ICICI Multi-Currency Travel Card

Convenient app to help shop, convert, and spend when you are abroad, but as always, watch out for the fees

• 15 currencies

• A reload fee of ₹100

• Easy to open for existing ICICI customers

The ICICI Multi-Currency Travel Card can work smoothly if you download their app and are an existing ICICI banking customer. The card lets you switch currencies within your account, and you have the Self-Care Portal to make transactions easier.

But there are ATM fees and a daily ATM limit of $2,000 USD when pulling out cash. There’s an issuing fee and a reloading fee, and that is on top of a $5 USD inactivity fee.

This card can be a good option if you travel frequently to the countries with the currencies they have available.⁴

Niyo DCB Global Card

The modern multi-currency card gives you access to the entire Visa network and currencies -including India, but the fees can add up.

• A joining fee of ₹200

• Free first cash withdrawal, then ₹100 recurring fee

• Works with the Niyo app

The Niyo DCB Global Card is a merger between the fin-tech company Niyo and the Indian bank DCB.

It is a modern multi-currency card with access to Visa’s full network, including 150 global currencies. And it comes with a DCB bank account too. But this card is only for Indian residents in Tier 1 and Tier 2 cities.

With Visa setting the exchange rates, keep a watchful eye on how much this account can cost you, especially the FX Adjustment fee when transactions settle.⁵

What to consider when choosing a forex card

With so many forex card options, how do you go about deciding which one to get? Here are the key parameters to look at when you are assessing ways to spend and send globally.

Exchange rate

How does the provider’s exchange rate compare versus the real exchange rate? You can find the real exchange rate on Google or Reuters which you can use to compare. If you see a difference, you can guess that the provider is sneaking in a hidden fee in the exchange rate.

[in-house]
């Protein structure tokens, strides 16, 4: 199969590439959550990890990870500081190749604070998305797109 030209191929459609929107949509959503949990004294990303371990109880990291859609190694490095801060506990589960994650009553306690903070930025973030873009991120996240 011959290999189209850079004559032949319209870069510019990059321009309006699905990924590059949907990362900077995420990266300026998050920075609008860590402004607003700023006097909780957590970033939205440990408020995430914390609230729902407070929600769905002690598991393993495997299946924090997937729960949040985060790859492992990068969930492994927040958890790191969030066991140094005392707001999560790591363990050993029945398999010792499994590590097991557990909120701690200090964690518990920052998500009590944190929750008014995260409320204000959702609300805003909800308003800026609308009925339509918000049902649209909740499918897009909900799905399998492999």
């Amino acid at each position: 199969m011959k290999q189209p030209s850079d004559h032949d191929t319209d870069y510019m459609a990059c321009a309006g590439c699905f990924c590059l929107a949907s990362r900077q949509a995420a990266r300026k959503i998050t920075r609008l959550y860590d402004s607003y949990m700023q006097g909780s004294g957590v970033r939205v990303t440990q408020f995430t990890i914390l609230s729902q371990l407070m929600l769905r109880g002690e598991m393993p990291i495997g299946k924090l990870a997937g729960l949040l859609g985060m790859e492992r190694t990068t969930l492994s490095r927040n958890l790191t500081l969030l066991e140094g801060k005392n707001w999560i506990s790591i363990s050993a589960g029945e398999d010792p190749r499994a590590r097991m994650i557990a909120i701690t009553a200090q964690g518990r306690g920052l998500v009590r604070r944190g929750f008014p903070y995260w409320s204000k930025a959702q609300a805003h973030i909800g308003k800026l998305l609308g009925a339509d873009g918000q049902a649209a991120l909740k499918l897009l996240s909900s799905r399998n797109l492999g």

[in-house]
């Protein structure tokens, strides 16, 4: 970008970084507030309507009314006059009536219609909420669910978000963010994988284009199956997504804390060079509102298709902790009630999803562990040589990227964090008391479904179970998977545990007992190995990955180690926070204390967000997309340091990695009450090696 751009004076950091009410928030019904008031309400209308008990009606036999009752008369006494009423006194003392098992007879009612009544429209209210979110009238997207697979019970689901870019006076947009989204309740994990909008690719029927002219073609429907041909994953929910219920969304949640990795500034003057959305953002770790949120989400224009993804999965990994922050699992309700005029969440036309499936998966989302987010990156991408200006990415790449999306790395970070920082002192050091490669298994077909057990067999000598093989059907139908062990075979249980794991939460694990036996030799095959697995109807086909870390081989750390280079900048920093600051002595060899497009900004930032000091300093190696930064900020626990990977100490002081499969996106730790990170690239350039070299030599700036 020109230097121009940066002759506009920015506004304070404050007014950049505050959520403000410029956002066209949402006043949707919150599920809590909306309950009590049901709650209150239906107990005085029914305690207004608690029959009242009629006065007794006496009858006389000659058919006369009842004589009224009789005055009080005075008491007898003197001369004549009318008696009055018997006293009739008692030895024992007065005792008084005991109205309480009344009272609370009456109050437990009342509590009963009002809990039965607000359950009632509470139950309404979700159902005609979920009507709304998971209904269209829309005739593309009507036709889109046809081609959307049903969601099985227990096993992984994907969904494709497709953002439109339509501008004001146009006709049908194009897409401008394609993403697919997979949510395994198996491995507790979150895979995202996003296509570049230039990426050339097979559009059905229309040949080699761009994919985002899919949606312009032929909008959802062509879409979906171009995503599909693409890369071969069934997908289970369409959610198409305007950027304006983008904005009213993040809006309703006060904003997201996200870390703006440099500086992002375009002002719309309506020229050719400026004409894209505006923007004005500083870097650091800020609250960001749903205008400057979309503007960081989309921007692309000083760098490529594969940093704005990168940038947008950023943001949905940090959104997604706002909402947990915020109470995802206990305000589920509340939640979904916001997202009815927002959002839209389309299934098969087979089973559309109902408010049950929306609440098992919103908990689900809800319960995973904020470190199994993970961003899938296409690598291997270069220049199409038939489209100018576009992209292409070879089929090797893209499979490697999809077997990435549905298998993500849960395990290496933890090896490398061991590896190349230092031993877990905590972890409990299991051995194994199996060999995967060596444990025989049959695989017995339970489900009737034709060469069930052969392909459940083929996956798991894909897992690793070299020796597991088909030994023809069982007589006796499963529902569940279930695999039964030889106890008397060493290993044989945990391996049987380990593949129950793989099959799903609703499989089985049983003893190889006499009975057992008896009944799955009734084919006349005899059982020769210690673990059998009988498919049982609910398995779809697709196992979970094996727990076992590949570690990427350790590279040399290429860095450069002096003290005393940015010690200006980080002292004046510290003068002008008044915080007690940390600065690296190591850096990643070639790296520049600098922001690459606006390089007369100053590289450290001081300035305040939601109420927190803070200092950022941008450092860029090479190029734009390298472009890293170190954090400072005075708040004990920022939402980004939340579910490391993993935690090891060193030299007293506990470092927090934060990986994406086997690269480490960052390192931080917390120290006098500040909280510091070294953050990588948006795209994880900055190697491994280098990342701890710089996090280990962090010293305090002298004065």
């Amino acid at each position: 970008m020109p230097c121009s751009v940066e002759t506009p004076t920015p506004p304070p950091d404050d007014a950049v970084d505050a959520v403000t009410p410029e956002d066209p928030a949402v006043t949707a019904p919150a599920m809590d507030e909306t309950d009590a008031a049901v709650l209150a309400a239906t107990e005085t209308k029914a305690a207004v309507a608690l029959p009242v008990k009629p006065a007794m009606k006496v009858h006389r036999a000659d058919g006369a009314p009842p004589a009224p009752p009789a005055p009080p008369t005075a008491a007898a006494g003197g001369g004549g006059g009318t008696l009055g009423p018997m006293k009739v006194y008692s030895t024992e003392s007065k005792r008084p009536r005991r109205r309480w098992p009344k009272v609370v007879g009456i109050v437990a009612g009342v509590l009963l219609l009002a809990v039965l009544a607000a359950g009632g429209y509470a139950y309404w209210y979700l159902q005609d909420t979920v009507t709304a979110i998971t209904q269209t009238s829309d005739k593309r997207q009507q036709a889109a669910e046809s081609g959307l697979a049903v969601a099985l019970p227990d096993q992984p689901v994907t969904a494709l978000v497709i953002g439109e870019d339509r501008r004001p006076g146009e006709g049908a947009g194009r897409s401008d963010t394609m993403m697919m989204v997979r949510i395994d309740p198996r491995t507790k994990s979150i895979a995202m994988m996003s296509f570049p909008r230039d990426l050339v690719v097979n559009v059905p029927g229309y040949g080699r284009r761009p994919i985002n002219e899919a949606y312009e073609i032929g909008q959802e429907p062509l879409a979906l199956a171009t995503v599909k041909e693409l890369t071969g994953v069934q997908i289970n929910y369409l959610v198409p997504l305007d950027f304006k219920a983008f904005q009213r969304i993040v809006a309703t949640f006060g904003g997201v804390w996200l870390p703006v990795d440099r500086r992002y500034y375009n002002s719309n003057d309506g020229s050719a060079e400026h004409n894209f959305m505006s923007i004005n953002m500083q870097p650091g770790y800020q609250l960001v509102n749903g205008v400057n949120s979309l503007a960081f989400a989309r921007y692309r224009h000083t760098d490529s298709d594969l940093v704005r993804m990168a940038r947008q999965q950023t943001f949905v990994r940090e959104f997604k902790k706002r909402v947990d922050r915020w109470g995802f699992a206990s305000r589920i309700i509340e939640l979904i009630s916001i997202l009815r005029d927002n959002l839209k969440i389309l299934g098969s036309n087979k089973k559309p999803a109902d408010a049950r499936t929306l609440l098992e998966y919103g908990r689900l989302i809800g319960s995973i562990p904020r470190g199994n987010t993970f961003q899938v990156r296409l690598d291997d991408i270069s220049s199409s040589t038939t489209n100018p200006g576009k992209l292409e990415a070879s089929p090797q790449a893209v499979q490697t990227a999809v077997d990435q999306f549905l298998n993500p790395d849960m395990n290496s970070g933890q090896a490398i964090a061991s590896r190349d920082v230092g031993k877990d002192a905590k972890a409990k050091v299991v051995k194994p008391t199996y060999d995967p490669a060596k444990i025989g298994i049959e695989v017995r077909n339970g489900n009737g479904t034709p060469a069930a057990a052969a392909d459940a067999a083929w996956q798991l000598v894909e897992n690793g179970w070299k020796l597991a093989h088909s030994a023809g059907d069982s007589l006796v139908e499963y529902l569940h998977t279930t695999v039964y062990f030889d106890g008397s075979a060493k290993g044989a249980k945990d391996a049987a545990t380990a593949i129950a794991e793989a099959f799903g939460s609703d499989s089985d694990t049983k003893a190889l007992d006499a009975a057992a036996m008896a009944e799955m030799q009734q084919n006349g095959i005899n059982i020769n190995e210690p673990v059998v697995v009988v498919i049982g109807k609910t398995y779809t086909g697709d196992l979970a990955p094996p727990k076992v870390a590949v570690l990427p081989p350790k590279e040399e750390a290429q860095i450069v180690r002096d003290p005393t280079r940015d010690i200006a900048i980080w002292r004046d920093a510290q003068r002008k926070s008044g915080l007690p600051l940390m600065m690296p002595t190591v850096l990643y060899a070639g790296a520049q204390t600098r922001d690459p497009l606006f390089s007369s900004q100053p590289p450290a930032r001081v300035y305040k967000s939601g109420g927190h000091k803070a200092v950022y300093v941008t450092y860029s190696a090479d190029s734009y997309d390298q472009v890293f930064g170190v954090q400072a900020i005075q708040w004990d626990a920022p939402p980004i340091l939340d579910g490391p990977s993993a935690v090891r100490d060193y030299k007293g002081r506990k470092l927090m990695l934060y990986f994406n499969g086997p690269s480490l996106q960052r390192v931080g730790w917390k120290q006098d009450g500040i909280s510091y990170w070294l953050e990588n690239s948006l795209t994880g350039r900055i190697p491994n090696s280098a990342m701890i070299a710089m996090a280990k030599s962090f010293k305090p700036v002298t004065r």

In most cases, you will always find a transfer or conversion fee with most providers. But read the fine print and check which other fees there might be for a forex card. Annual fees, ATM withdrawal fees, non-supported currency fees, the list can go on and on.

Mobile support

Having an app that lets you send, spend, and check transactions makes foreign exchange and travel a breeze. If you prefer to operate from a mobile, then not having a dedicated app can be a dead-end for you with some of the providers.

ATM Withdrawals

Being able to withdraw cash from an ATM globally can be a lifesaver. Check to see if the forex card will let you get cash from easily accessible ATMs abroad, but also that they don’t charge you an arm and a leg for it. Or better yet, they have free cash withdrawals.

Currencies supported

As far as currencies go, the more the merrier when it comes to forex cards. It is easier to have a single account that lets you hold multiple currencies. Rather than multiple accounts across different cards for global currencies. Keep it simple by finding a forex card that has access to more currencies, without additional fees.

Sources used for this article:

  1. HDFC Multicurrency Forex Plus Card
  2. Axis Multi-Currency Forex Card
  3. State Bank of India Multi-Currency Card
  4. ICICI Multi-Currency Travel Card
  5. Niyo DCB Global Card

All sources checked as of 10 September, 2020

This publication is provided for general information purposes only and is not intended to cover every aspect of the topics with which it deals. It is not intended to amount to advice on which you should rely. You must obtain professional or specialist advice before taking, or refraining from, any action on the basis of the content in this publication. The information in this publication does not constitute legal, tax or other professional advice from Wise Payments Limited or its affiliates. Prior results do not guarantee a similar outcome. We make no representations, warranties or guarantees, whether express or implied, that the content in the publication is accurate, complete or up to date.